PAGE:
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Urban Equity: The Latest Architecture and News

MoMA Launches Reconstructions: Architecture and Blackness in America

The Museum of Modern Art has launched Reconstructions: Architecture and Blackness in America, the fourth installment of the Issues in Contemporary Architecture series. Investigating the intersections of architecture, Blackness and anti–Black racism in the American context, the exhibition and accompanying publication examine contemporary architecture in the context of how systemic racism has fostered violent histories of discrimination and injustice in the United States.

Film still of R:R. 2020. Image Courtesy of V. Mitch McEwenReconstructions: Architecture and Blackness in America. Image Courtesy of The Museum of Modern Art, Robert GerhardtReconstructions: Architecture and Blackness in America. Image Courtesy of The Museum of Modern Art, Robert GerhardtFabricating Networks: Transmissions and Receptions from Pittsburgh’s Hill District. Image Courtesy of Felecia Davis+ 7

Building Empathy: Zarith Pineda on Human-Centered Design and New Territories

Human-centered design places people at the center of our cities. Using this philosophy to rethink traditional approaches to planning, the architectural and urban designer Zarith Pineda founded Territorial Empathy. Pineda's research lab specializes in mitigating urban conflict through architectural interventions. Over the last few years, her team has been working to create a deeper understanding of equity and empathy.

Courtesy of Territorial EmpathyCourtesy of Territorial EmpathyCourtesy of Territorial EmpathyCourtesy of Territorial Empathy+ 14

Architecture Has Limits to Achieve Urban Equity. What Should We Do?

Accessibility and mobility. When perceived through the architectural lens, these terms often evoke a range capped by two extremes. On the one end, the flexibility of circulation systems; the universality of egress networks; and the technicalities of minimums and maximums. On the other end, a project’s capacity to support broad ranges of socioeconomic narratives; its malleability in the face of rapid fluctuations of program and function; and its reactivity in maintaining a productive role amidst the ebbs and flows of societal dynamics.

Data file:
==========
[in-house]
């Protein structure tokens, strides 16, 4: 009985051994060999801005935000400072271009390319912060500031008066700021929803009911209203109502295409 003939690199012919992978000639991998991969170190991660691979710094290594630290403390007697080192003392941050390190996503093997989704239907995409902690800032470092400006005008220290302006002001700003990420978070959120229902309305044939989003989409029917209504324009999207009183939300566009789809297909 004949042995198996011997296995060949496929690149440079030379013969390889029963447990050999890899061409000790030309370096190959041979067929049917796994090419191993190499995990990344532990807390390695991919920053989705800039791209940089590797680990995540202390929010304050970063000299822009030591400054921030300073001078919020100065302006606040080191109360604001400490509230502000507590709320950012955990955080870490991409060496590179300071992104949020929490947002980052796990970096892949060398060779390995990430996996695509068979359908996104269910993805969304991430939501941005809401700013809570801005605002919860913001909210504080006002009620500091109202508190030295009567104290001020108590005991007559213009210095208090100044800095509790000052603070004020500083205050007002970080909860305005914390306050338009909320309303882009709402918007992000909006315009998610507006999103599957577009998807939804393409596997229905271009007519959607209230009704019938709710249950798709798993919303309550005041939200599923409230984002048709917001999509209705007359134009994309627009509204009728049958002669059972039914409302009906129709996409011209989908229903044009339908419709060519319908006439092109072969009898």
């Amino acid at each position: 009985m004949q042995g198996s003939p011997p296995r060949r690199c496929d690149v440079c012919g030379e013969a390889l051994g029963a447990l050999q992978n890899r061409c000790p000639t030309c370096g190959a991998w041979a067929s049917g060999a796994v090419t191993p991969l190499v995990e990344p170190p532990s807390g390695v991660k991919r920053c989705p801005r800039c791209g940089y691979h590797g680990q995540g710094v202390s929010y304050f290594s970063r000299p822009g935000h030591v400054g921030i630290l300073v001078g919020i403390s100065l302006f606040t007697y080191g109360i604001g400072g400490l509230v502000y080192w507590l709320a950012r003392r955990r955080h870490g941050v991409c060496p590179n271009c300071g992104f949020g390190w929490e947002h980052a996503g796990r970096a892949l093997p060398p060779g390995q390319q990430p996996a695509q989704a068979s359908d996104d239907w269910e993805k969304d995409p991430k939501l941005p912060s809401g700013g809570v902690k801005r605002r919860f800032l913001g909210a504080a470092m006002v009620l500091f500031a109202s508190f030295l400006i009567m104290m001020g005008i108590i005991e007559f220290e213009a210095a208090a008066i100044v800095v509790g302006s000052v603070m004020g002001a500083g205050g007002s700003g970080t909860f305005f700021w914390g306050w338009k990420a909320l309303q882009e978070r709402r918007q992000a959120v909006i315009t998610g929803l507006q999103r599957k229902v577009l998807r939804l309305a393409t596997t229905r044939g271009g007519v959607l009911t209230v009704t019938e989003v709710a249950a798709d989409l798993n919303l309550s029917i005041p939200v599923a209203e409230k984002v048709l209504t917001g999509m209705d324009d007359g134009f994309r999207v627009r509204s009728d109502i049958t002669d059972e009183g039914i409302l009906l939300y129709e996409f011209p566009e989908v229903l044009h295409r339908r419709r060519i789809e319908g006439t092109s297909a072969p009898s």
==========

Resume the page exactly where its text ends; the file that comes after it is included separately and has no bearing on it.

Planning For (In)Justice: Toni Griffin’s Mission to Foster Equitable Cities

Griffin founded the consultancy Urban Planning for the American City, which she complements with her pedagogical work at Harvard University’s Graduate School of Design.

Since its emergence with the cultural turn in the 1970s and ’80s, spatial justice has become a rallying cry among activists, planners, and plugged-in architects. But as with many concepts with academic origins, its precepts often remain elusive and uninterrogated. Though some of this has changed with the advent of city- and place-making discourse, few are doing as much to lend articulation, nuance, and malleability to spatial justice as Toni Griffin. A Chicago native, Griffin practiced architecture at SOM for nearly a decade before leaving the city to work as a planner in Newark and Washington, D.C., among other municipalities. In 2009, she founded the consultancy Urban Planning for the American City, which she complements with her pedagogical work at Harvard University’s Graduate School of Design. There, she runs the Just City Lab, which, through research and a host of programs, aims to develop, disseminate, and evaluate tools for enhancing justice—and remediating chronic, systematized injustice—in America’s cities. But what form could justice take in the U.S. context, and how can architects and designers help? Metropolis spoke with Griffin about how focusing on inclusivity and embracing interdependence and complexity are parts of the answer.